Every thrifted item tells a story, but none more so than this Redditor’s haul, whose secondhand tea cup has a presidential history.
A photo posted in the r/ThriftStoreHauls subreddit shows a pristine white cup and saucer, which bear the presidential seal embossed in gold leaf.
According to the Redditor, this selection of fine china was intended for use by John F. Kennedy onboard Air Force One — a rare find.
“Unlike White House China, very few place settings were made for Air Force One,” they said in a comment. “These were for the President and his family, not for entertaining guests.”
What gives this particular set away as JFK’s is the Franciscan Masterpiece China backstamp on its bottom — Franciscan made these specifically for Kennedy’s use on Air Force One. Plus, the White House China tends to be made by Lenox, according to the original poster.
The fact that Jacqueline Kennedy ordered Franciscan Masterpiece China for use aboard Air Force One is supported by a post on the website of the John F. Kennedy Presidential Library and Museum, though the china may not have actually been used by JFK.
The Redditor stumbled on it in The Guild Shop in Houston, where it was priced at about $20.
When they researched the crockery’s value later, they found that the minimum auction would be at least $3,000.
“Had no idea the historical significance until I was researching value for an eBay listing,” they wrote in a caption. “It has been authenticated by the estate of a premier collector.”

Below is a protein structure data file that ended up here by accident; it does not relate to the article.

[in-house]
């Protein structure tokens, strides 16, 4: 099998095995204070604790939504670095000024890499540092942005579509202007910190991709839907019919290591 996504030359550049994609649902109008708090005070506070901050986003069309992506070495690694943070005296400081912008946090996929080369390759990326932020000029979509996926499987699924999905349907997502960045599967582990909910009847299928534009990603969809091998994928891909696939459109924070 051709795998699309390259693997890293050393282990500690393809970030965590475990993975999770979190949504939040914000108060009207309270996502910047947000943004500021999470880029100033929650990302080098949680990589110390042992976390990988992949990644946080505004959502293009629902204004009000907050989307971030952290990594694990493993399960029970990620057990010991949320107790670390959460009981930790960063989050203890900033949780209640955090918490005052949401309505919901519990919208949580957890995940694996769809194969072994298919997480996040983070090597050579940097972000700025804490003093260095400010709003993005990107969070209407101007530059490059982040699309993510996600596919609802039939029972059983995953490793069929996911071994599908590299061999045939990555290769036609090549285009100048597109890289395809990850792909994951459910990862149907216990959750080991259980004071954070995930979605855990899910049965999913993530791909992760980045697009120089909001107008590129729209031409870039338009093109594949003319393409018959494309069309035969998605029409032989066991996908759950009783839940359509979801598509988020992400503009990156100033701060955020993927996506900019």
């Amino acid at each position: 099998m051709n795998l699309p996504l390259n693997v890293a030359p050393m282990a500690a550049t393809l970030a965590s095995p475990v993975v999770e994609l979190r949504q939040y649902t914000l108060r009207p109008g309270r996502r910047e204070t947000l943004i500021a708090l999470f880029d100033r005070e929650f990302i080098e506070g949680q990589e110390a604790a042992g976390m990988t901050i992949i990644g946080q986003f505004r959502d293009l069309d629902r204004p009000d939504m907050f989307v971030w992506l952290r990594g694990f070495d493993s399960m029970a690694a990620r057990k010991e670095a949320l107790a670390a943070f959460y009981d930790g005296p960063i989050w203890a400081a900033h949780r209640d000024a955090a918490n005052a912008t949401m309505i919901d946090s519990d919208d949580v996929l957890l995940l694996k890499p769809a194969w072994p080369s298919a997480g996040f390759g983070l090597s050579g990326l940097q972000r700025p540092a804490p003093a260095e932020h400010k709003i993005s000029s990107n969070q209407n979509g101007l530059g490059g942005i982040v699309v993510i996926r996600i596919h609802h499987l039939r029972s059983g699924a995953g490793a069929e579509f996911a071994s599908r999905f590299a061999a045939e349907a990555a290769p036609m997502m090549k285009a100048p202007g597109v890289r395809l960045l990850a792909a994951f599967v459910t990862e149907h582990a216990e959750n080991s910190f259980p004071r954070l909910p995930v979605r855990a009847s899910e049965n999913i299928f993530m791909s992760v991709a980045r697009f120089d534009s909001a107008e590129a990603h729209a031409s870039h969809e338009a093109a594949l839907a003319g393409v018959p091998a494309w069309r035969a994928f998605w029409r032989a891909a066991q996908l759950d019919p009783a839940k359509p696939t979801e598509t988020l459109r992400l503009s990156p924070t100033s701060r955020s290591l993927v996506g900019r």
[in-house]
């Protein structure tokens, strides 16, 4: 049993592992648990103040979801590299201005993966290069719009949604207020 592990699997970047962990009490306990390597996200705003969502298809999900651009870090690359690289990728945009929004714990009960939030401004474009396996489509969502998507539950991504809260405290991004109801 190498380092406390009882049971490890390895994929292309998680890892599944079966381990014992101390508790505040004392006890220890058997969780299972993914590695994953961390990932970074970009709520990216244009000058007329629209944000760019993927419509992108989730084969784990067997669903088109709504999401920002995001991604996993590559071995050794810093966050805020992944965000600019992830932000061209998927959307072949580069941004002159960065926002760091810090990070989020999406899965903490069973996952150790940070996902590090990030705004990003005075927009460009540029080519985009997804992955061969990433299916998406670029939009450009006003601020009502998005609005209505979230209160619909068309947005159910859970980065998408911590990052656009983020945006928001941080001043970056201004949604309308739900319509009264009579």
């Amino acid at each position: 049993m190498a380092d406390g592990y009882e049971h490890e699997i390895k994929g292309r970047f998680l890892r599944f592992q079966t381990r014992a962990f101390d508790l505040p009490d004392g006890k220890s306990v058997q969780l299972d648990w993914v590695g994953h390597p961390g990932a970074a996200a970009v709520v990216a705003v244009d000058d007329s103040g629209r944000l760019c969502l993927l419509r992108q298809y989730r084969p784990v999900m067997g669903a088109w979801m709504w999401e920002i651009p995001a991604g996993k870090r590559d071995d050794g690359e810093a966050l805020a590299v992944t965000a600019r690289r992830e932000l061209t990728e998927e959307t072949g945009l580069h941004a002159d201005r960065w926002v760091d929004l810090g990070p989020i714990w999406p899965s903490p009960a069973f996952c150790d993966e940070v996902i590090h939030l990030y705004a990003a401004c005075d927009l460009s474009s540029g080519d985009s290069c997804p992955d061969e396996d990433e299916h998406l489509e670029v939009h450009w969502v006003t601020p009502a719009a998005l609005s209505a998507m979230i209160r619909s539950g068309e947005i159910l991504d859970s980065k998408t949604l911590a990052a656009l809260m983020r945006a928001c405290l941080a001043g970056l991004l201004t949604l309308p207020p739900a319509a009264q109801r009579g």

It’s impressive loot, but JFK’s tea cup and saucer has some competition for most historic thrift. Other shoppers have found Winston Churchill’s letter, an 1885 Liberty Head coin, and a rare Bob Dylan record.
Clearly, there’s money to be made as well as saved for the eagle-eyed thrifter. There’s also the added benefit that thrifting these items keeps them out of landfills, which continue to swallow increasing amounts of waste each year.
In the U.S., the amount of municipal solid waste sent to landfills increased from about 140 million to about 146 million tons between 2000 and 2018.
That’s in spite of the proportion of waste being sent to landfill actually going down — 94% of all wasted was landfilled in 1960, compared to 50% in 2018. Our waste production is accelerating, putting pressure on the environment — the rise of secondhand shopping could help to stem that flow.
But for many consumers, including this Redditor, the real pleasure of thrifting comes from the buzz of stumbling on a rarity.
“Shut the front door this is so cool,” one Redditor wrote.
“A relic of history for a bargain price. So lucky!” another commented.
“It blows my mind that these sort of things end up at a thrift shop,” another agreed.
Join our free newsletter for easy tips to save more, waste less, and help yourself while helping the planet.